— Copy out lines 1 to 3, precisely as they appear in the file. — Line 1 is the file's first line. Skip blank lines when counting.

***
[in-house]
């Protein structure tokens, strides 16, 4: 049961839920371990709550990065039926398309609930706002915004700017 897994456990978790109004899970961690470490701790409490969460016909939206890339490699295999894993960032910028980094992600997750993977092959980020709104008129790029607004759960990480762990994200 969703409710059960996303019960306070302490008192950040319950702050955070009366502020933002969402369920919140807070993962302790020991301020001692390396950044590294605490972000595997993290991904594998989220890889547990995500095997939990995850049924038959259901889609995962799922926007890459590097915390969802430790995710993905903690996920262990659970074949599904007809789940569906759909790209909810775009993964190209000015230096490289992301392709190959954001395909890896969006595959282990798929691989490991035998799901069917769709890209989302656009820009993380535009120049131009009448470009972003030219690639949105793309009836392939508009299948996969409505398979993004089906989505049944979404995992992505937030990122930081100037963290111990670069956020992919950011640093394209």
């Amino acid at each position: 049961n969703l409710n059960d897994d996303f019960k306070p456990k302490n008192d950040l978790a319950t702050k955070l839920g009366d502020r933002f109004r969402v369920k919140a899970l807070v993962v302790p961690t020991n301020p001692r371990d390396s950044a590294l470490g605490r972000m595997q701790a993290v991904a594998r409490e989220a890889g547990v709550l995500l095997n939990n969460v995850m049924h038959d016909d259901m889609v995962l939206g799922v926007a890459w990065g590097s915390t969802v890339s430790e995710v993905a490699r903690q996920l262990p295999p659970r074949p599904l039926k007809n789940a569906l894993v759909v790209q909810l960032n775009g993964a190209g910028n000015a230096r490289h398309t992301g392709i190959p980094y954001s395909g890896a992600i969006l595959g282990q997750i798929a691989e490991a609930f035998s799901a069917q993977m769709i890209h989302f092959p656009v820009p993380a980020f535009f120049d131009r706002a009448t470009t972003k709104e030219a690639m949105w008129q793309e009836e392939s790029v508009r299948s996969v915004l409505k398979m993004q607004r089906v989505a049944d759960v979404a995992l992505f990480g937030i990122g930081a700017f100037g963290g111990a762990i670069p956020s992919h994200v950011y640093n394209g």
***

[in-house]
């Protein structure tokens, strides 16, 4: 049961839920371990709550990065039926398309609930706002915004700017 897994456990978790109004899970961690470490701790409490969460016909939206890339490699295999894993960032910028980094992600997750993977092959980020709104008129790029607004759960990480762990994200 969703409710059960996303019960306070302490008192950040319950702050955070009366502020933002969402369920919140807070993962302790020991301020001692390396950044590294605490972000595997993290991904594998989220890889547990995500095997939990995850049924038959259901889609995962799922926007890459590097915390969802430790995710993905903690996920262990659970074949599904007809789940569906759909790209909810775009993964190209000015230096490289992301392709190959954001395909890896969006595959282990798929691989490991035998799901069917769709890209989302656009820009993380535009120049131009009448470009972003030219690639949105793309009836392939508009299948996969409505398979993004089906989505049944979404995992992505937030990122930081100037963290111990670069956020992919950011640093394209």
């Amino acid at each position: 049961n969703l409710n059960d897994d996303f019960k306070p456990k302490n008192d950040l978790a319950t702050k955070l839920g009366d502020r933002f109004r969402v369920k919140a899970l807070v993962v302790p961690t020991n301020p001692r371990d390396s950044a590294l470490g605490r972000m595997q701790a993290v991904a594998r409490e989220a890889g547990v709550l995500l095997n939990n969460v995850m049924h038959d016909d259901m889609v995962l939206g799922v926007a890459w990065g590097s915390t969802v890339s430790e995710v993905a490699r903690q996920l262990p295999p659970r074949p599904l039926k007809n789940a569906l894993v759909v790209q909810l960032n775009g993964a190209g910028n000015a230096r490289h398309t992301g392709i190959p980094y954001s395909g890896a992600i969006l595959g282990q997750i798929a691989e490991a609930f035998s799901a069917q993977m769709i890209h989302f092959p656009v820009p993380a980020f535009f120049d131009r706002a009448t470009t972003k709104e030219a690639m949105w008129q793309e009836e392939s790029v508009r299948s996969v915004l409505k398979m993004q607004r089906v989505a049944d759960v979404a995992l992505f990480g937030i990122g930081a700017f100037g963290g111990a762990i670069p956020s992919h994200v950011y640093n394209g």